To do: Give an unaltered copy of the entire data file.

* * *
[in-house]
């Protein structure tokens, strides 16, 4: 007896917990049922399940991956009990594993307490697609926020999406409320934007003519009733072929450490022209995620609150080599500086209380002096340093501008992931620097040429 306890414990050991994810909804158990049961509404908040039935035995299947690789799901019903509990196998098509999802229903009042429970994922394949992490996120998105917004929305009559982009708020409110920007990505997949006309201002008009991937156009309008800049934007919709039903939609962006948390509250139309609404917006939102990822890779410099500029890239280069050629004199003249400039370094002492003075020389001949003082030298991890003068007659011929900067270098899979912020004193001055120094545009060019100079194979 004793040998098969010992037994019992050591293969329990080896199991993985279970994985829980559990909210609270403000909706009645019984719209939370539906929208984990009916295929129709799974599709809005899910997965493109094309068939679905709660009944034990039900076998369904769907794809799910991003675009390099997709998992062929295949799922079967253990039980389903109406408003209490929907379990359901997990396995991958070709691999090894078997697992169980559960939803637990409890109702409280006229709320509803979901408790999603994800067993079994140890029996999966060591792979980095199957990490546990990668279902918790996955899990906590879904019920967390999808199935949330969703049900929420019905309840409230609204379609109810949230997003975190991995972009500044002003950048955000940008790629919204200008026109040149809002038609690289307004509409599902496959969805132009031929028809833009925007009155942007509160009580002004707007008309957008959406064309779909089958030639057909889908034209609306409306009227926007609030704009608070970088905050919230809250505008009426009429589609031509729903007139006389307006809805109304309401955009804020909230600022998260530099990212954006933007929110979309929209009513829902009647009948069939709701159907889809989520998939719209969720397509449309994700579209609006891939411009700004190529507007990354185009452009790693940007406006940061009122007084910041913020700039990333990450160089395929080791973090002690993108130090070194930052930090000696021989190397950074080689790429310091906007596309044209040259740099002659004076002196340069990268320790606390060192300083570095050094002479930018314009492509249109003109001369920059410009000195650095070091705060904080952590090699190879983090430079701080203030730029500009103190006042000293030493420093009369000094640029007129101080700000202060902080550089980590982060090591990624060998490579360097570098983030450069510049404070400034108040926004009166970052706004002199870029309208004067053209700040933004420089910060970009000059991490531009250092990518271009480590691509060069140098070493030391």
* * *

[in-house]
């Protein structure tokens, strides 16, 4: 007896917990049922399940991956009990594993307490697609926020999406409320934007003519009733072929450490022209995620609150080599500086209380002096340093501008992931620097040429 306890414990050991994810909804158990049961509404908040039935035995299947690789799901019903509990196998098509999802229903009042429970994922394949992490996120998105917004929305009559982009708020409110920007990505997949006309201002008009991937156009309008800049934007919709039903939609962006948390509250139309609404917006939102990822890779410099500029890239280069050629004199003249400039370094002492003075020389001949003082030298991890003068007659011929900067270098899979912020004193001055120094545009060019100079194979 004793040998098969010992037994019992050591293969329990080896199991993985279970994985829980559990909210609270403000909706009645019984719209939370539906929208984990009916295929129709799974599709809005899910997965493109094309068939679905709660009944034990039900076998369904769907794809799910991003675009390099997709998992062929295949799922079967253990039980389903109406408003209490929907379990359901997990396995991958070709691999090894078997697992169980559960939803637990409890109702409280006229709320509803979901408790999603994800067993079994140890029996999966060591792979980095199957990490546990990668279902918790996955899990906590879904019920967390999808199935949330969703049900929420019905309840409230609204379609109810949230997003975190991995972009500044002003950048955000940008790629919204200008026109040149809002038609690289307004509409599902496959969805132009031929028809833009925007009155942007509160009580002004707007008309957008959406064309779909089958030639057909889908034209609306409306009227926007609030704009608070970088905050919230809250505008009426009429589609031509729903007139006389307006809805109304309401955009804020909230600022998260530099990212954006933007929110979309929209009513829902009647009948069939709701159907889809989520998939719209969720397509449309994700579209609006891939411009700004190529507007990354185009452009790693940007406006940061009122007084910041913020700039990333990450160089395929080791973090002690993108130090070194930052930090000696021989190397950074080689790429310091906007596309044209040259740099002659004076002196340069990268320790606390060192300083570095050094002479930018314009492509249109003109001369920059410009000195650095070091705060904080952590090699190879983090430079701080203030730029500009103190006042000293030493420093009369000094640029007129101080700000202060902080550089980590982060090591990624060998490579360097570098983030450069510049404070400034108040926004009166970052706004002199870029309208004067053209700040933004420089910060970009000059991490531009250092990518271009480590691509060069140098070493030391």